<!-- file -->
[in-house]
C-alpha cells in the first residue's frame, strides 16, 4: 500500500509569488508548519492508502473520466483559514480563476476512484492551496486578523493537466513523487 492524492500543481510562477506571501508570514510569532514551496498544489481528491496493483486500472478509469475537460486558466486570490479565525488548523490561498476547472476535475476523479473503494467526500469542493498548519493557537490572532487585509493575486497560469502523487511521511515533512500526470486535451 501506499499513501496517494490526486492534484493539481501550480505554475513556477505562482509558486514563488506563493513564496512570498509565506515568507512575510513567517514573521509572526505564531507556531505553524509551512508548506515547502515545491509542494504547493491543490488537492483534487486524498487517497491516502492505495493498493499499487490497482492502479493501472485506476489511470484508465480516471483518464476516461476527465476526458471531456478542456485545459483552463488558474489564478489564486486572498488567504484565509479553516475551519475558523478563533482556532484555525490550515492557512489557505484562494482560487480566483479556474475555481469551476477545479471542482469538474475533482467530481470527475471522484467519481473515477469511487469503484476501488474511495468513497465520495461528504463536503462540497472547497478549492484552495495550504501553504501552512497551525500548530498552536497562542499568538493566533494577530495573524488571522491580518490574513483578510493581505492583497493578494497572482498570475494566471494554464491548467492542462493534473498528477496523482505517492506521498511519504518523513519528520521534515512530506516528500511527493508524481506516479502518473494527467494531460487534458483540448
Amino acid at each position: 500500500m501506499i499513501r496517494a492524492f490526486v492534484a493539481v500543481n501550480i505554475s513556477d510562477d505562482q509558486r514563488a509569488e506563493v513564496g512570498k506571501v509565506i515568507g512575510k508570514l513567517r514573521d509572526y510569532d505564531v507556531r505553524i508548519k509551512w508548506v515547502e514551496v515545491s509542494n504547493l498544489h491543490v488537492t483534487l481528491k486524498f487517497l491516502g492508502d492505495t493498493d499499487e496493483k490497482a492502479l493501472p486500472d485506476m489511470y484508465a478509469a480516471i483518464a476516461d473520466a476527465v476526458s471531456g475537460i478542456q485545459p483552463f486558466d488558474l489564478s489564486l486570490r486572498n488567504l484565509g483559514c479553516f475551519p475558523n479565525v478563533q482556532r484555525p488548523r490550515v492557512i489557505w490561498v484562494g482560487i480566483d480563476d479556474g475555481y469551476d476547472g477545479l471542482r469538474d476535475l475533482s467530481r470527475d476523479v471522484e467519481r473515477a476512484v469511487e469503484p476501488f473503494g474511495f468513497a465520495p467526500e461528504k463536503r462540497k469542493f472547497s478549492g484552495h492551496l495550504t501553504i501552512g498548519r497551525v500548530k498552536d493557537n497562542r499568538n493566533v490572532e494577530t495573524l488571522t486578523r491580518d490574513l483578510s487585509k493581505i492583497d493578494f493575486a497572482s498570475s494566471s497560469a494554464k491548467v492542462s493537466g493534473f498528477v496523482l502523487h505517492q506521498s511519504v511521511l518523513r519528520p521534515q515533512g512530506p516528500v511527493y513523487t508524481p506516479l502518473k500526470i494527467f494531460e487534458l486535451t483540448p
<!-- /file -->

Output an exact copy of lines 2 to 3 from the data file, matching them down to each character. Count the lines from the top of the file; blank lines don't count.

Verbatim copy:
C-alpha cells in the first residue's frame, strides 16, 4: 500500500509569488508548519492508502473520466483559514480563476476512484492551496486578523493537466513523487 492524492500543481510562477506571501508570514510569532514551496498544489481528491496493483486500472478509469475537460486558466486570490479565525488548523490561498476547472476535475476523479473503494467526500469542493498548519493557537490572532487585509493575486497560469502523487511521511515533512500526470486535451 501506499499513501496517494490526486492534484493539481501550480505554475513556477505562482509558486514563488506563493513564496512570498509565506515568507512575510513567517514573521509572526505564531507556531505553524509551512508548506515547502515545491509542494504547493491543490488537492483534487486524498487517497491516502492505495493498493499499487490497482492502479493501472485506476489511470484508465480516471483518464476516461476527465476526458471531456478542456485545459483552463488558474489564478489564486486572498488567504484565509479553516475551519475558523478563533482556532484555525490550515492557512489557505484562494482560487480566483479556474475555481469551476477545479471542482469538474475533482467530481470527475471522484467519481473515477469511487469503484476501488474511495468513497465520495461528504463536503462540497472547497478549492484552495495550504501553504501552512497551525500548530498552536497562542499568538493566533494577530495573524488571522491580518490574513483578510493581505492583497493578494497572482498570475494566471494554464491548467492542462493534473498528477496523482505517492506521498511519504518523513519528520521534515512530506516528500511527493508524481506516479502518473494527467494531460487534458483540448
Amino acid at each position: 500500500m501506499i499513501r496517494a492524492f490526486v492534484a493539481v500543481n501550480i505554475s513556477d510562477d505562482q509558486r514563488a509569488e506563493v513564496g512570498k506571501v509565506i515568507g512575510k508570514l513567517r514573521d509572526y510569532d505564531v507556531r505553524i508548519k509551512w508548506v515547502e514551496v515545491s509542494n504547493l498544489h491543490v488537492t483534487l481528491k486524498f487517497l491516502g492508502d492505495t493498493d499499487e496493483k490497482a492502479l493501472p486500472d485506476m489511470y484508465a478509469a480516471i483518464a476516461d473520466a476527465v476526458s471531456g475537460i478542456q485545459p483552463f486558466d488558474l489564478s489564486l486570490r486572498n488567504l484565509g483559514c479553516f475551519p475558523n479565525v478563533q482556532r484555525p488548523r490550515v492557512i489557505w490561498v484562494g482560487i480566483d480563476d479556474g475555481y469551476d476547472g477545479l471542482r469538474d476535475l475533482s467530481r470527475d476523479v471522484e467519481r473515477a476512484v469511487e469503484p476501488f473503494g474511495f468513497a465520495p467526500e461528504k463536503r462540497k469542493f472547497s478549492g484552495h492551496l495550504t501553504i501552512g498548519r497551525v500548530k498552536d493557537n497562542r499568538n493566533v490572532e494577530t495573524l488571522t486578523r491580518d490574513l483578510s487585509k493581505i492583497d493578494f493575486a497572482s498570475s494566471s497560469a494554464k491548467v492542462s493537466g493534473f498528477v496523482l502523487h505517492q506521498s511519504v511521511l518523513r519528520p521534515q515533512g512530506p516528500v511527493y513523487t508524481p506516479l502518473k500526470i494527467f494531460e487534458l486535451t483540448p